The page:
Sending thousands more students to private, religious schools under an expansion of Wisconsin’s statewide voucher program could shift $600 million to $800 million out of public schools over the next decade, according to a memo from the non-partisan Legislative Fiscal Bureau.
The statewide voucher program is currently capped at 1,000 students and would cost about $75 million over the same time period if it is not expanded. The Legislature’s Republican-controlled budget committee last week approved language for the 2015-17 spending plan that would lift the cap gradually over the next 10 years.
The Legislative Fiscal Bureau (LFB) memo, drafted for Assembly Minority Leader Peter Barca (D-Kenosha) and released Thursday, said the actual cost of the statewide voucher program over the next 10 years will depend on how many new students join the program. About 3,000 students could participate in the statewide voucher system by the 2016-17 school year, the memo said.
The LFB’s cost estimate factors in the number of students currently attending private schools, the number of those students with a family income of below 185 percent of the federal poverty level, and how the Milwaukee voucher system expanded over 10 years.
The $600 to $800 million figure may be a conservative estimate because it assumes family income eligibility limits won’t be increased. Currently in Milwaukee and Racine voucher programs families can qualify at incomes of up to 300 percent of the federal poverty level. It also is not clear what assumptions are used about how many additional schools will join the statewide program and where they would be located.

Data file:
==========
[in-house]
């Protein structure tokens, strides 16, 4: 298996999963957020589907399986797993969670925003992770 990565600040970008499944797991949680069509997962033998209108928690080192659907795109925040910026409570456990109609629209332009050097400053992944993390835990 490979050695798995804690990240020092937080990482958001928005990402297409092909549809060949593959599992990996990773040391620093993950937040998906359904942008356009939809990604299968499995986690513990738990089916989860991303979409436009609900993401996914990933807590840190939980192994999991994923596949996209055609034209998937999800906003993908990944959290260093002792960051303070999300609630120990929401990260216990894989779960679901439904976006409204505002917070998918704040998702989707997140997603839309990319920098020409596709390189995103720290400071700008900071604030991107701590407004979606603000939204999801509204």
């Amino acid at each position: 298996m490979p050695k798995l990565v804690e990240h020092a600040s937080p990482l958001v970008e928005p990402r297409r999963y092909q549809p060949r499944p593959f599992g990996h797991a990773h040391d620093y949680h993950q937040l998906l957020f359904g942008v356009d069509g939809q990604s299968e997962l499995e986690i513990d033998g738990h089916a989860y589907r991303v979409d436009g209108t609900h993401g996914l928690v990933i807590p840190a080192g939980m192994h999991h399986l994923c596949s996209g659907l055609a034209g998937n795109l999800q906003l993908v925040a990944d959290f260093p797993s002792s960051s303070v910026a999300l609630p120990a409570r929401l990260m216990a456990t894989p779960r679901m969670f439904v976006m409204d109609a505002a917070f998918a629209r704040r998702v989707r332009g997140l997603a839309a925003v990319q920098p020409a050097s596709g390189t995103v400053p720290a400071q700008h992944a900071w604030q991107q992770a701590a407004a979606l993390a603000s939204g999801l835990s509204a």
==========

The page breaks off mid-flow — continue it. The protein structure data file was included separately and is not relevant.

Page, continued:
Overall, roughly $4.5 billion annually is devoted to general school funding in the proposed state budget. The cost for new students in the statewide voucher program over the next two years is projected to be about $37 million. In the last state budget, about $384 million was appropriated for the state’s three voucher systems–Milwaukee, Racine and statewide.
Currently, the vouchers are paid from a separate appropriation that is apart from general school aids.
Under the changes, school districts would lose $7,210 in aid for each K-8 student and $7,856 for high school students. Districts could not raise taxes to make up for the aid reduction.
Since the statewide voucher program was created two years ago, the majority of students receiving vouchers were already attending private schools.
The funding change masks the true cost of the voucher program expansion and the harm that expansion will do to public schools by ‘washing’ the dollars through the aid formula for public schools. It also means lawmakers will no longer need to appropriate additional state dollars to fund voucher expansion because the voucher payment now comes from a fixed amount of money the state appropriates to pay school district aid.